The way President Barack Obama's acolytes are calling for bold action in his second term, you'd think he had been some kind of prudent Calvin Coolidge in his first.
"A strategic second term would begin by identifying a list of necessary and achievable goals, and then pursuing them with the unyielding manipulative skill of a Lyndon Johnson," Washington Post columnist David Ignatius wrote after Obama's decisive victory over hapless challenger Mitt Romney in November. "Think big. Take risks. Get it done."
"Take this second chance to get it right on housing," wrote Tracy Van Slyke, director of something called the New Bottom Line, at The Huffington Post, "and use your mandate to help the millions of underwater homeowners across this country." Atlantic Associate Editor Matthew O'Brien didn't even wait for the election results to come in, calling on the president in October to unveil a bold second-term agenda that would embrace the "vision thing" by resurrecting his deep-sixed American Jobs Act.
Given that Obama won re-election largely by not talking about his record, it's probably not surprising that so many people don't seem to have noticed what happened from 2009 through 2012. To recap, Obama rammed through a massive overhaul of medical care in the Patient Protection and Affordable Care Act, a.k.a. ObamaCare. He piled another $830 billion or so onto the national debt with his American Recovery and Reinvestment Act, a.k.a. the stimulus. He also managed to push total debt over $16 trillion.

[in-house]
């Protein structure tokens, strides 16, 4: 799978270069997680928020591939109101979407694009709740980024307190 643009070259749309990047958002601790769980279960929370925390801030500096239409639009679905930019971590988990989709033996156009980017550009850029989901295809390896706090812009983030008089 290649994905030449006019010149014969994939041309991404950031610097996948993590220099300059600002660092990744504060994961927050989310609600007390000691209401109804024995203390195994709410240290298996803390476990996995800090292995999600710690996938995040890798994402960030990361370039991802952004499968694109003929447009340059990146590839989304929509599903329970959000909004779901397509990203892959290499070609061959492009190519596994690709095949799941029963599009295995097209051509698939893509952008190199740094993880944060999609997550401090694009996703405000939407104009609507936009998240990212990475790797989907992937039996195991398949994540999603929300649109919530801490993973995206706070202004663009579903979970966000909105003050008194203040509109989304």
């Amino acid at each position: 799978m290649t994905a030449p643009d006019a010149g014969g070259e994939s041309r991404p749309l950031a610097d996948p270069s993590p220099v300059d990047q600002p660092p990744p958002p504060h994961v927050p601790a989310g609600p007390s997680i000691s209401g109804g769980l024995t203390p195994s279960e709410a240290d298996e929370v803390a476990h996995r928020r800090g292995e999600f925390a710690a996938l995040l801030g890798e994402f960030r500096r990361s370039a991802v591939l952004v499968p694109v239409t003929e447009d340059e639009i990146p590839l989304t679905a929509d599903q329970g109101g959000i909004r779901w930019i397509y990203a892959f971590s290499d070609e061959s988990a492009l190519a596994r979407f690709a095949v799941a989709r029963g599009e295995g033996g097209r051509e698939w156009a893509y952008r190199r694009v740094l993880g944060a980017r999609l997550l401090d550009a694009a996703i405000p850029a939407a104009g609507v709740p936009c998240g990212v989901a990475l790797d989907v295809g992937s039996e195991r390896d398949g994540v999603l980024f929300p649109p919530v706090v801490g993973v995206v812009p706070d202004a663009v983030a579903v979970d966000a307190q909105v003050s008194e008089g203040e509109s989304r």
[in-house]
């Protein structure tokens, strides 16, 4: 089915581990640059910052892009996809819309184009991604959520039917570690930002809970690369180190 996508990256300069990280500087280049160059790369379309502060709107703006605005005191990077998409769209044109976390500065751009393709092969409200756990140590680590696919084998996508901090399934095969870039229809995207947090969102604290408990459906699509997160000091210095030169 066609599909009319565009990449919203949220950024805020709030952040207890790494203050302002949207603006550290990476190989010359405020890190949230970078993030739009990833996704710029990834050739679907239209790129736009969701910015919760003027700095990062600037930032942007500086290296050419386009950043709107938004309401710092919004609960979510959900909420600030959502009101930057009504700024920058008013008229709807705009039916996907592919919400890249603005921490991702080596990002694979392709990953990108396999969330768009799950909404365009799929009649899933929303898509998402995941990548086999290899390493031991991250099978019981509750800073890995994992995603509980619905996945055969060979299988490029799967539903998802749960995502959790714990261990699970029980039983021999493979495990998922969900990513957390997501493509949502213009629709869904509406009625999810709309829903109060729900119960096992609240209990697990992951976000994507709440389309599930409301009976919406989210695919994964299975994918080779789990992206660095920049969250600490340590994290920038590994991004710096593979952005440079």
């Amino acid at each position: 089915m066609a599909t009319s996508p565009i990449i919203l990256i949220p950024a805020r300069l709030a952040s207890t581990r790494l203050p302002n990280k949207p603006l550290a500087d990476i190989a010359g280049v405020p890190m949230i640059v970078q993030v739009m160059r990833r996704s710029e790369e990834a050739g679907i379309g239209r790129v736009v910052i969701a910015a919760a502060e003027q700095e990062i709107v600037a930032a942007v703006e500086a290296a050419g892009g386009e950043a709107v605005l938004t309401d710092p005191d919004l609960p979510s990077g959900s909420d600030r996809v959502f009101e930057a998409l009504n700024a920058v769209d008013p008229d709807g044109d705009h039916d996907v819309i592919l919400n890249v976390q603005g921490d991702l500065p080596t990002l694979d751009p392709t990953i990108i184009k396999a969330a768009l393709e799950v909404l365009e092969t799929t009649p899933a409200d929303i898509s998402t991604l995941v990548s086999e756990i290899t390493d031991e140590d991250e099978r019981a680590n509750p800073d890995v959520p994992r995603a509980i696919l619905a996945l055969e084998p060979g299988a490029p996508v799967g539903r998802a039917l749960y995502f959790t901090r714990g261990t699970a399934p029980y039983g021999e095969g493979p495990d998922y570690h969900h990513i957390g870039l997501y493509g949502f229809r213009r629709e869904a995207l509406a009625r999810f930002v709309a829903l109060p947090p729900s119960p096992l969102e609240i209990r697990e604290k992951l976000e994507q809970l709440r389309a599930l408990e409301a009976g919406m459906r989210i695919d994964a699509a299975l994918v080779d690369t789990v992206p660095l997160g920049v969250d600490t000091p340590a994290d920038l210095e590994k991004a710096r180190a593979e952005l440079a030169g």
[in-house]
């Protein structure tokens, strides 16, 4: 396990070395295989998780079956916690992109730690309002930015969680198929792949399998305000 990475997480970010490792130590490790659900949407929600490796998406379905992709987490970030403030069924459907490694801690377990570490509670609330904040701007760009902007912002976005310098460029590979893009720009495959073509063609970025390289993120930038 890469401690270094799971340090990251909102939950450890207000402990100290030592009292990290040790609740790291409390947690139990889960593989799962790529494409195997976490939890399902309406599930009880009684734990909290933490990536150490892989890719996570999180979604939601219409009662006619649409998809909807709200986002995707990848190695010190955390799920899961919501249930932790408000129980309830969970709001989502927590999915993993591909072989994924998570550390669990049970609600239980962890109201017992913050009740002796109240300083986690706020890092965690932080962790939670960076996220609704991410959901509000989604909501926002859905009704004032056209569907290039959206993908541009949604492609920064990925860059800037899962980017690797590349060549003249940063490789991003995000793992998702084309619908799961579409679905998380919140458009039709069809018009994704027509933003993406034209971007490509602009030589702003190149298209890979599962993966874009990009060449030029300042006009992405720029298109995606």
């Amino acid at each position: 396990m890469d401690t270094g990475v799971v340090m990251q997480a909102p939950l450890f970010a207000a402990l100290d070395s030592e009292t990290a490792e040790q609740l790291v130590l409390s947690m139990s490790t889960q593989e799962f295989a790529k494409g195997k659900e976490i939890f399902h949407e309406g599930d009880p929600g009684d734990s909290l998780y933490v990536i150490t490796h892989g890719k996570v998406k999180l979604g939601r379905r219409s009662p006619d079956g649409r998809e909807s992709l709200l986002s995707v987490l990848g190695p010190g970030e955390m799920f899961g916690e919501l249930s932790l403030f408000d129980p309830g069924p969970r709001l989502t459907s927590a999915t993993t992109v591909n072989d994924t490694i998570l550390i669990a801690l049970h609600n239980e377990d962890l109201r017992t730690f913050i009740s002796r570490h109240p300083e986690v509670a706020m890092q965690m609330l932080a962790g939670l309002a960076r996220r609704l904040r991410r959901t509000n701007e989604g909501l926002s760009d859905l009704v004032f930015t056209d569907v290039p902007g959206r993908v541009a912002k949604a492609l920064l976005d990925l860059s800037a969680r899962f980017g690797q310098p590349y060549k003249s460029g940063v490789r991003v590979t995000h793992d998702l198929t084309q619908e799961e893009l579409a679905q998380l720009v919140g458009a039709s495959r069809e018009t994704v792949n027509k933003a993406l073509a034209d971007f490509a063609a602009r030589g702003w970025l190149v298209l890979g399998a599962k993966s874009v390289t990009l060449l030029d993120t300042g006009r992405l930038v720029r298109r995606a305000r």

When the Affordable Care Act's most radical component, the requirement that every American be forced to purchase health insurance, came up for Supreme Court review, the president's bumbling attorneys lucked into a tortured decision in their favor, and the law was upheld by a 5-to-4 margin. Capitalizing on (though not actually solving) the financial crisis that helped him gain office, Obama in 2010 signed the Dodd–Frank Wall Street Reform and Consumer Protection Act, bringing a massive new cudgel to the financial industry (which had hardly been free of Washington oversight and protection prior to that) and creating a federal "consumer" agency whose scope is still not well understood.
Unfazed by a public rebuke in the 2010 midterm elections, Obama continued his mission through a daunting new strategy of regulatory rule making, executive orders, administration through "White House liaison officers," and recess appointments of congressionally unpopular nominees. (These last have been carried out even when Congress was not in recess.) Such tactics are necessary to patch a weakness Obama has discovered in American government: the foundational structure of checks and balances.
"When Congress refuses to act, and as a result, hurts our economy and puts our people at risk, then I have an obligation as president to do what I can without them," the president told a crowd in Shaker Heights, Ohio, in January 2011. "I've got an obligation to act on behalf of the American people. And I'm not going to stand by while a minority in the Senate puts party ideology ahead of the people that we were elected to serve. Not with so much at stake, not at this make-or-break moment for middle-class Americans. We're not going to let that happen."